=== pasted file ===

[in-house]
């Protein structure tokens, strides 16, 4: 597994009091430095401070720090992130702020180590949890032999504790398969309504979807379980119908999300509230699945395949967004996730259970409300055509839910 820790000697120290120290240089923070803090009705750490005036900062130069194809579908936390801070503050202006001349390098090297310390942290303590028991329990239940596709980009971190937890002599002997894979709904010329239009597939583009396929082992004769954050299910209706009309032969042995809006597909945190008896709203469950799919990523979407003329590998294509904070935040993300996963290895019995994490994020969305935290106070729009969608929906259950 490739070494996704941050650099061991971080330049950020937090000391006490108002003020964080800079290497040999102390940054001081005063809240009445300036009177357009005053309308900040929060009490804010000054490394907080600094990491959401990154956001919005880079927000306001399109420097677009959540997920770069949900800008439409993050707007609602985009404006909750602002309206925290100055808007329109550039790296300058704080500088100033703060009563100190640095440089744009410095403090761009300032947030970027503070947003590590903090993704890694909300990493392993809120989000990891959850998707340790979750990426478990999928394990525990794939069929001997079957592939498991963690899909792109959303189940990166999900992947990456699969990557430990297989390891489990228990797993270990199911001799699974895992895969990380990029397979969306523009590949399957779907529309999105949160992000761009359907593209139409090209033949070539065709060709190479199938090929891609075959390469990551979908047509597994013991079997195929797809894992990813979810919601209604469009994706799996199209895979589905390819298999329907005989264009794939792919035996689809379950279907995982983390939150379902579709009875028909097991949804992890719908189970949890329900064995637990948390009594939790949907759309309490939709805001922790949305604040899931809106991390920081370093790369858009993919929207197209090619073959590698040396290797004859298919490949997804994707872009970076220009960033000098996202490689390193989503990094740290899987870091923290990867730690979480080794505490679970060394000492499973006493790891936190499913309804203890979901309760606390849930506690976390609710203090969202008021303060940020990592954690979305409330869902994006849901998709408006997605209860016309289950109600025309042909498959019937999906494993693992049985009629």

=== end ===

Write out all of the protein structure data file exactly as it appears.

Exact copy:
[in-house]
């Protein structure tokens, strides 16, 4: 597994009091430095401070720090992130702020180590949890032999504790398969309504979807379980119908999300509230699945395949967004996730259970409300055509839910 820790000697120290120290240089923070803090009705750490005036900062130069194809579908936390801070503050202006001349390098090297310390942290303590028991329990239940596709980009971190937890002599002997894979709904010329239009597939583009396929082992004769954050299910209706009309032969042995809006597909945190008896709203469950799919990523979407003329590998294509904070935040993300996963290895019995994490994020969305935290106070729009969608929906259950 490739070494996704941050650099061991971080330049950020937090000391006490108002003020964080800079290497040999102390940054001081005063809240009445300036009177357009005053309308900040929060009490804010000054490394907080600094990491959401990154956001919005880079927000306001399109420097677009959540997920770069949900800008439409993050707007609602985009404006909750602002309206925290100055808007329109550039790296300058704080500088100033703060009563100190640095440089744009410095403090761009300032947030970027503070947003590590903090993704890694909300990493392993809120989000990891959850998707340790979750990426478990999928394990525990794939069929001997079957592939498991963690899909792109959303189940990166999900992947990456699969990557430990297989390891489990228990797993270990199911001799699974895992895969990380990029397979969306523009590949399957779907529309999105949160992000761009359907593209139409090209033949070539065709060709190479199938090929891609075959390469990551979908047509597994013991079997195929797809894992990813979810919601209604469009994706799996199209895979589905390819298999329907005989264009794939792919035996689809379950279907995982983390939150379902579709009875028909097991949804992890719908189970949890329900064995637990948390009594939790949907759309309490939709805001922790949305604040899931809106991390920081370093790369858009993919929207197209090619073959590698040396290797004859298919490949997804994707872009970076220009960033000098996202490689390193989503990094740290899987870091923290990867730690979480080794505490679970060394000492499973006493790891936190499913309804203890979901309760606390849930506690976390609710203090969202008021303060940020990592954690979305409330869902994006849901998709408006997605209860016309289950109600025309042909498959019937999906494993693992049985009629």